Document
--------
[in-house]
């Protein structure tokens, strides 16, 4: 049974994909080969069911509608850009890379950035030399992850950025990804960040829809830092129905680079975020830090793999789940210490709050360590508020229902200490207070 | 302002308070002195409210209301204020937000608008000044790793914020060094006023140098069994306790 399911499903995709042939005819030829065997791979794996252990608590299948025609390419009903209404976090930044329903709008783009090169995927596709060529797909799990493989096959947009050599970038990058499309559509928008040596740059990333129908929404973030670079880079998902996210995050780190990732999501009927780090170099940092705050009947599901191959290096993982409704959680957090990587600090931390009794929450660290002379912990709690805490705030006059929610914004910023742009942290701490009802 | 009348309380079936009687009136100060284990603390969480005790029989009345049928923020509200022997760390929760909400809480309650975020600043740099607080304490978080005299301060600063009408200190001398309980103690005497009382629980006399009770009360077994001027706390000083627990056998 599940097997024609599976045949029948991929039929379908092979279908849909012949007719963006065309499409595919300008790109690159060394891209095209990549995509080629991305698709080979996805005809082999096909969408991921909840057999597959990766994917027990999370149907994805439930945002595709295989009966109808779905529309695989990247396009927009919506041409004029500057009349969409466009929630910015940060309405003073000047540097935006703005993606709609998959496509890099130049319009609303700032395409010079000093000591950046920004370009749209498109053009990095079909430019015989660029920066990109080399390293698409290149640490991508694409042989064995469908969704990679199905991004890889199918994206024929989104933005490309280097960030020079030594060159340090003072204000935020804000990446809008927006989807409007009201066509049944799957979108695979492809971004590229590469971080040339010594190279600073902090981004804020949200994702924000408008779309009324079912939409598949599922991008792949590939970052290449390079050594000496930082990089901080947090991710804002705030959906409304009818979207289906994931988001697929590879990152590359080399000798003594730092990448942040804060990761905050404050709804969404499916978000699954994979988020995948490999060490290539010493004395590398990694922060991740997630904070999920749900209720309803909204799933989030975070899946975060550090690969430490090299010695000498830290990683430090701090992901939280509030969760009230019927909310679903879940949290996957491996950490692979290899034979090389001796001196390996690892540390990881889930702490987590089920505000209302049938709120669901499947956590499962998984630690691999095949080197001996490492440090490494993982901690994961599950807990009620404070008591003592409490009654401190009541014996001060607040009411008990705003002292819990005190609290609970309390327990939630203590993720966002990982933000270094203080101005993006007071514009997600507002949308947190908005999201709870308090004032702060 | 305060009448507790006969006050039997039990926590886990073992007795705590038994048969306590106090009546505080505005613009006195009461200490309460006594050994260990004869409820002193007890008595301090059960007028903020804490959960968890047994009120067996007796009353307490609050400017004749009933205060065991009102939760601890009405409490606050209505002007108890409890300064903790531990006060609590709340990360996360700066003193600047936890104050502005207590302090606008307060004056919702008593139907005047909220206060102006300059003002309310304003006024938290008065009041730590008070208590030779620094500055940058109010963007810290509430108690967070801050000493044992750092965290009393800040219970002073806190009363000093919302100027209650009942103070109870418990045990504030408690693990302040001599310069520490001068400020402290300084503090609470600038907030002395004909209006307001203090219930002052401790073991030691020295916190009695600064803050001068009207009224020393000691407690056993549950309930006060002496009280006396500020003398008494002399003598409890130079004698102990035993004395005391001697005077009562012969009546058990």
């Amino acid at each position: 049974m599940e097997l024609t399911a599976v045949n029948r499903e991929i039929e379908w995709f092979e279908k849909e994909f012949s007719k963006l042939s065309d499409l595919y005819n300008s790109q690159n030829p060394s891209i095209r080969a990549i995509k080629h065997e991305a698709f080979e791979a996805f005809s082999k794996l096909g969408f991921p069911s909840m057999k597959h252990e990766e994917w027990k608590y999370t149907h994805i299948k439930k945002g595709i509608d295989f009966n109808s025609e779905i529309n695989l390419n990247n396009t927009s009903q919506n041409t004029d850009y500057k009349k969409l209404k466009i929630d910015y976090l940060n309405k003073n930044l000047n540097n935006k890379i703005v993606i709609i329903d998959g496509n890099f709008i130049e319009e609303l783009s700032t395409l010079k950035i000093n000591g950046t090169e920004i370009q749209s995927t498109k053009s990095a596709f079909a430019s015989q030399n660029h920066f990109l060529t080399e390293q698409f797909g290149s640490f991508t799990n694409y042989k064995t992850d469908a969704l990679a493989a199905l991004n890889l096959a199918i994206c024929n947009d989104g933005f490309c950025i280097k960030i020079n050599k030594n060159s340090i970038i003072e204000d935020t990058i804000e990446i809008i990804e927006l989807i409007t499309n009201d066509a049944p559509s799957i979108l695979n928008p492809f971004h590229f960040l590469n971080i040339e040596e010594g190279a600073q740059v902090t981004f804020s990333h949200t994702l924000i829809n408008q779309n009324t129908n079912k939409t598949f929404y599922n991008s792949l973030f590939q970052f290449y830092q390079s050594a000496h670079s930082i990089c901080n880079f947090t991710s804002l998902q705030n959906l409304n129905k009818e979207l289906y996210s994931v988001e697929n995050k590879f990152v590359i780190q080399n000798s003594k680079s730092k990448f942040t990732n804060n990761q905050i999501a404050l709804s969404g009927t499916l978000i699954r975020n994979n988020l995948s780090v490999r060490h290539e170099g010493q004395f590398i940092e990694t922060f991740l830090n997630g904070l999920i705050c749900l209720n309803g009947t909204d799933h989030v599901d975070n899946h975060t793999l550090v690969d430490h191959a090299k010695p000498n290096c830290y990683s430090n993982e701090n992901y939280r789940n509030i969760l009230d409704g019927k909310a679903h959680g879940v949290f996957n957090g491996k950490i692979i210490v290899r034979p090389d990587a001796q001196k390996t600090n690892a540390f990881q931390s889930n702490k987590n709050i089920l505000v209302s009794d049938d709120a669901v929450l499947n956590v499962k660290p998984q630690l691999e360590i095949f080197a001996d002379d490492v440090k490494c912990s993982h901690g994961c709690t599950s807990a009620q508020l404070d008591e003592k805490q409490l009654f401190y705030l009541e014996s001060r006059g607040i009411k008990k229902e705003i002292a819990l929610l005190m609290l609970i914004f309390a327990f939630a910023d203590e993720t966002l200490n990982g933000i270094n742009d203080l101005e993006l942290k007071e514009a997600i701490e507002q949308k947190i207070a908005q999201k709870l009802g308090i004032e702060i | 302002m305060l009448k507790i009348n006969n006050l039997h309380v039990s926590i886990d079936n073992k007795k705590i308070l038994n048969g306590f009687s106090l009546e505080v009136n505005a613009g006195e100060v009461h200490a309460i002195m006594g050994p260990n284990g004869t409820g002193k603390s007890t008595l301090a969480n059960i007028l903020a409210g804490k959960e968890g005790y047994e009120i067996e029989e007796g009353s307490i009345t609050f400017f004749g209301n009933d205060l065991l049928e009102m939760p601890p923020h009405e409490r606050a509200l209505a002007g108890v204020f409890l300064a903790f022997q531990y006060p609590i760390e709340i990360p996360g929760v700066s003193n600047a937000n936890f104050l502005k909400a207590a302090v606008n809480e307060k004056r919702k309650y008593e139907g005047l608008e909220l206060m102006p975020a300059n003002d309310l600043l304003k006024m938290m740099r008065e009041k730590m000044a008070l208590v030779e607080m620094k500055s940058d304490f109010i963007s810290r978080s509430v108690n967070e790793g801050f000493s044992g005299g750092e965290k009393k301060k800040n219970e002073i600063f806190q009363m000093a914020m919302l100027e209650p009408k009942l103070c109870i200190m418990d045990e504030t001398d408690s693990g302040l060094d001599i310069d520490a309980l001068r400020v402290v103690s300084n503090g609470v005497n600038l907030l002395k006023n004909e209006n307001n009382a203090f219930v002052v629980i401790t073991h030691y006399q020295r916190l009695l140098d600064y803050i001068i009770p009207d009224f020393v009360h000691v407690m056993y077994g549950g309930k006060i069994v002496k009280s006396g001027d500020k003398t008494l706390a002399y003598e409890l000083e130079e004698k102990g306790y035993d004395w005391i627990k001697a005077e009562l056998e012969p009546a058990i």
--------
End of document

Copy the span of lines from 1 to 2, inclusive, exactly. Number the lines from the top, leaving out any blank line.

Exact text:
[in-house]
């Protein structure tokens, strides 16, 4: 049974994909080969069911509608850009890379950035030399992850950025990804960040829809830092129905680079975020830090793999789940210490709050360590508020229902200490207070 | 302002308070002195409210209301204020937000608008000044790793914020060094006023140098069994306790 399911499903995709042939005819030829065997791979794996252990608590299948025609390419009903209404976090930044329903709008783009090169995927596709060529797909799990493989096959947009050599970038990058499309559509928008040596740059990333129908929404973030670079880079998902996210995050780190990732999501009927780090170099940092705050009947599901191959290096993982409704959680957090990587600090931390009794929450660290002379912990709690805490705030006059929610914004910023742009942290701490009802 | 009348309380079936009687009136100060284990603390969480005790029989009345049928923020509200022997760390929760909400809480309650975020600043740099607080304490978080005299301060600063009408200190001398309980103690005497009382629980006399009770009360077994001027706390000083627990056998 599940097997024609599976045949029948991929039929379908092979279908849909012949007719963006065309499409595919300008790109690159060394891209095209990549995509080629991305698709080979996805005809082999096909969408991921909840057999597959990766994917027990999370149907994805439930945002595709295989009966109808779905529309695989990247396009927009919506041409004029500057009349969409466009929630910015940060309405003073000047540097935006703005993606709609998959496509890099130049319009609303700032395409010079000093000591950046920004370009749209498109053009990095079909430019015989660029920066990109080399390293698409290149640490991508694409042989064995469908969704990679199905991004890889199918994206024929989104933005490309280097960030020079030594060159340090003072204000935020804000990446809008927006989807409007009201066509049944799957979108695979492809971004590229590469971080040339010594190279600073902090981004804020949200994702924000408008779309009324079912939409598949599922991008792949590939970052290449390079050594000496930082990089901080947090991710804002705030959906409304009818979207289906994931988001697929590879990152590359080399000798003594730092990448942040804060990761905050404050709804969404499916978000699954994979988020995948490999060490290539010493004395590398990694922060991740997630904070999920749900209720309803909204799933989030975070899946975060550090690969430490090299010695000498830290990683430090701090992901939280509030969760009230019927909310679903879940949290996957491996950490692979290899034979090389001796001196390996690892540390990881889930702490987590089920505000209302049938709120669901499947956590499962998984630690691999095949080197001996490492440090490494993982901690994961599950807990009620404070008591003592409490009654401190009541014996001060607040009411008990705003002292819990005190609290609970309390327990939630203590993720966002990982933000270094203080101005993006007071514009997600507002949308947190908005999201709870308090004032702060 | 305060009448507790006969006050039997039990926590886990073992007795705590038994048969306590106090009546505080505005613009006195009461200490309460006594050994260990004869409820002193007890008595301090059960007028903020804490959960968890047994009120067996007796009353307490609050400017004749009933205060065991009102939760601890009405409490606050209505002007108890409890300064903790531990006060609590709340990360996360700066003193600047936890104050502005207590302090606008307060004056919702008593139907005047909220206060102006300059003002309310304003006024938290008065009041730590008070208590030779620094500055940058109010963007810290509430108690967070801050000493044992750092965290009393800040219970002073806190009363000093919302100027209650009942103070109870418990045990504030408690693990302040001599310069520490001068400020402290300084503090609470600038907030002395004909209006307001203090219930002052401790073991030691020295916190009695600064803050001068009207009224020393000691407690056993549950309930006060002496009280006396500020003398008494002399003598409890130079004698102990035993004395005391001697005077009562012969009546058990």